Our Own Hurdle- Phree to make it over (not under) to number one (not number two)

There’s a commercial out for new Samsung Galaxy S II cell phone that I really like. The ad is based upon the idea that no one wants to be “almost.” No one strives to be second, goes for the silver, or wants to be “Uh what’s his name? You know the one.”
I absolutely love that commercial. In part because it’s humorous. In part because it’s true in terms of desire, but it’s not so true in reality. Somehow some of us end up being “almost”, walking  away with the silver and saying “It’s better than the bronze.”
So how do people become number two instead of number one?  How does “Go for the gold” become “Settle for the silver?”
Well, I’ll give you a hint.
It’s not the economy. If you take a hard look at the numbers there are businesses thriving in this economy. And whether we like it or not, even if the economy was booming, there would still be businesses going under.
It’s not your product. In the 1980’s they sold pet rocks. If you can make money off of selling pet rocks, I’m sure you can make money selling whatever product or service you are trying to sell.
It’s you.
I know. I know. Usually I try to give you "make you feel good" posts or "make you ponder" posts. And me saying that maybe you are why you’re consistently being the runner up doesn’t make you feel good and may not make you want to ponder,  but I think you should ponder.
Just trust me on this one.
You’ve heard the cliché “You’re your worse critic.” I’m also sure you’ve heard “My best friends are me, myself, and I.”  But what we don’t hear as often is “I’m my own hurdle.” However, sometimes we are our own hurdle. Sometimes we are our biggest obstacle to whatever we are hoping to achieve. Sometimes we impede our own progress. We leave ourselves to sit in the cage with the door completely open for us to phreely fly out.
Sounds kind of ridiculous right? Like the cell phone commercial says "no one wants to be almost…” But it happens, and this is why I think some find themselves being “Uh what’s his name? You know the guy.”
Past mistakes- None of us are perfect. None of us get it right every time.  So, that means, we sometimes get things wrong. Totally cool. But, when we let those mistakes become hindrances to our ability to move forward, totally uncool. Mistakes should serve as learning opportunities. Nothing more, nothing less.  I’ve made my fair share. Between poor choices in printers, printing every design in the same color (I learned black doesn’t look good on everything), charging too much (lots of leftover stock) or too little (not even making enough for cost of production)for a product. And, my mistakes have cost me. They’ve cost time, energy, and definitely money. But Phreedum hasn’t closed shop.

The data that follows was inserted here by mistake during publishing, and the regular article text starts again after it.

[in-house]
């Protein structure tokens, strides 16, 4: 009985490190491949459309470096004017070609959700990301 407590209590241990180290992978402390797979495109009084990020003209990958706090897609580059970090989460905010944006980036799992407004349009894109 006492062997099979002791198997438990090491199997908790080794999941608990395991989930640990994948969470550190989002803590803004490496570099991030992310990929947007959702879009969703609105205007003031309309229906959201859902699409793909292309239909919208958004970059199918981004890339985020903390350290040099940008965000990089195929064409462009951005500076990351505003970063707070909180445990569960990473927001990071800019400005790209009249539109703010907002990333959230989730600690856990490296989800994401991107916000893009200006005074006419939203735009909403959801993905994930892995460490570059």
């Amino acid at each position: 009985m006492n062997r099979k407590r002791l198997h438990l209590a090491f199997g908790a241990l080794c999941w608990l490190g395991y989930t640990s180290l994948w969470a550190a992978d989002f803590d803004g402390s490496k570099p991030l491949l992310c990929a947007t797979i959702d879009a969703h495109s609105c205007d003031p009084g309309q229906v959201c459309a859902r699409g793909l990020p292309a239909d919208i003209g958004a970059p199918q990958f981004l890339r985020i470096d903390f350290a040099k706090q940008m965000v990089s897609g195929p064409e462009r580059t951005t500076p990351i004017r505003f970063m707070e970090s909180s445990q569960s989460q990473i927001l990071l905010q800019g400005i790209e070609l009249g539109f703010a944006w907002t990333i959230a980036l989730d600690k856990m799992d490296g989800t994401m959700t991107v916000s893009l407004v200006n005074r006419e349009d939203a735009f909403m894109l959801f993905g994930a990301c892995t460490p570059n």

Unrealistic expectations- It’s good to have expectations, an intended goal, a target.  I am pro vision, pro mission, mixed feelings about how a business plan should look but am pro plan. I’m also pro reality. I think we can undermine our success by having unrealistic expectations. Sometimes the most unrealistic expectation is understanding the role of time as it relates to our goals. When we underestimate the value and role of time we can indeed be setting ourselves up to fail. If you look at any professional you admire, they will tell you it was a process. Kobe Bryant did not come out of the womb hitting the numbers he currently (well if there wasn't the lockout)hits. It took practice and time. Martin Scorsese didn’t make an amazing film in a day. It took days upon days and years upon years for him to create the films he creates and garner the respect and praise he receives as a filmmaker.  Beyonce talks a lot about singing from the time she was in elementary school, giving up “normal” adolescent activities to price and hone her skills as an entertainer. Anyone who has achieved “greatness” has realized that they have to have realistic expectations. If not they leave themselves prey to discouragement. Discouragement kills creativity, motivation, and productivity. Review your goals, your personal and professional vision/mission, assess for unrealistic expectations and adjust accordingly.

And, I have a realistic expectation of my own. Don’t give too much information at one time. If you do, people, including myself, don’t get all of the information and tend to forget the information. So, while I have a few more reasons as to why you might find yourself walking away with honorable mention, but, you’ll have to make sure you check back next Tuesday.  Don’t think about checking back.  And definitely don’t “almost” check back.

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